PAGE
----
We believe that part of the problem in contemporary research on reading is that the psychological models of reading acquisition fail to take account of the distributed properties of cognition. In particular, they are especially weak in their conception of learning to read as joint, mediated, meaning-making activity between teachers and students in which the distribution of cognitive work must be systematically transformed. (p. 22)

Implicitly, this sort of model assumes reading to be a solitary activity occurring inside the head of the learner; the fact that learning is part of a larger, joint activity, called instruction, is not acknowledged. In reality, with very few exceptions, acquiring the ability to read is most decidedly not an individual process, and we have a pretty good idea of where Zeus’s arrow is coming from the teacher, the bearer of the cultural past, the bearer of authority concerning the correct interpretation of the text, the organizer of the teaching/learning process. (p. 23)

two principles present themselves as relevant: 1. The cognitive processing involved in learning to read is not an individual matter; the requisite cognitive processes are distributed among teacher, pupil, other students, and the cultural artifacts around which they coordinate in the activity called “teaching/ learning” to read. 2. The expected future state, mature reading, must somehow be present at the beginning of instruction as constraints enabling the development of the to-be-acquired new system of mediation, mature reading. (p. 23)

Figure 1.5. The to-be-coordinated systems of mediation that exist when a novice begins to learn to read from an expert. (A} The child C can mediate interactions with the world W via an adult A. (B) The adult can mediate interactions with the world via text. (C) The child-text-adult relationship is the goal of instruction. (p. 24)

The instructional/developmental task is now better specified: We must somehow create a system of interpersonal interaction such that the combined child-adult system at the right of Figure 1.6 cans coordinate the child’s act of reading before the child can accomplish this activity for himor herself. (p. 24)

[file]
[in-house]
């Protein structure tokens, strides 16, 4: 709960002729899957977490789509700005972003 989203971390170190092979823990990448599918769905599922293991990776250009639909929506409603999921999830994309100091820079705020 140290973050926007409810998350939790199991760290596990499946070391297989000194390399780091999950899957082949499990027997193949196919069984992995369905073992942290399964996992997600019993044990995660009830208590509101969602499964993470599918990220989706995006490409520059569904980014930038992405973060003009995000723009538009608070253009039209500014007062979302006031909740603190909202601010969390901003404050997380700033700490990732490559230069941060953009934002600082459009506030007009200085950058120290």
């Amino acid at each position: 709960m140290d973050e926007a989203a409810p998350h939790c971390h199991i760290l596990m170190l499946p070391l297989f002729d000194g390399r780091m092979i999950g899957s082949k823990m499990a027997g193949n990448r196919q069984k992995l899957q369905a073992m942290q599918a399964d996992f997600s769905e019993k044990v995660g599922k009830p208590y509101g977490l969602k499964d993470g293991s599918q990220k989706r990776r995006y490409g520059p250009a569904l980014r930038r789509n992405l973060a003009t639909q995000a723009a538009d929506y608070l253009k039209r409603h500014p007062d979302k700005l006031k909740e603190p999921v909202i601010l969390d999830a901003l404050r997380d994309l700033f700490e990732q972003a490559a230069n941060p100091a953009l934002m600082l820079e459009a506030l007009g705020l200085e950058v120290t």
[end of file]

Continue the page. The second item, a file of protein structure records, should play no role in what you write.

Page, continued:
Creating the activity. Having identified the skeletal structural relations that must be coordinated at the level of teacher-student-test relations, we now need to figure out the system of activity that will achieve the needed coordination’s. Our strategy for accomplishing this goal was to create an artificial activity system including a script, props, and roles. (p. 24)

The key mediational tools of the procedure are a text, a publicly visible script for the joint activity written on a blackboard, a set of roles (each corresponding to a different hypothetical part of the whole act of reading reified in a set of role cards printed on 3-in. X 5-in. index cards), and rules for conducting the activity we called “Question-AskingReading. (p. 25)

To connect the resulting procedure to the preceding and following discussion, Figure 1.7 represents the triangular structure of activity presented earlier in Figure 1.3 with the specific tools, object, community, division of labor, and social rules appropriate to the activity under construction. Figure 1.7 also specifies how we conceive of the distribution of cognition in the Question-Asking-Reading activity. (p. 26)

Of greatest interest in the present context is the way in which this system allowed us to trace the microgenesis of reading acquisition. (p. 28)

Once a relatively steady state of coordination around the artifacts and goals of Question-Asking-Reading was achieved, it became apparent that different children discoordinated with the routine in systematically different patterns. (p. 28)

With respect to the in situ data, our ability to detect selective discoordinations in a joint, mediated activity served as powerful testimony to the efficacy of our approach to reading acquisition. (p. 29)

Having focused on the process of our system of reading instruction, we failed to address adequately the relative quality of the product. (p. 29)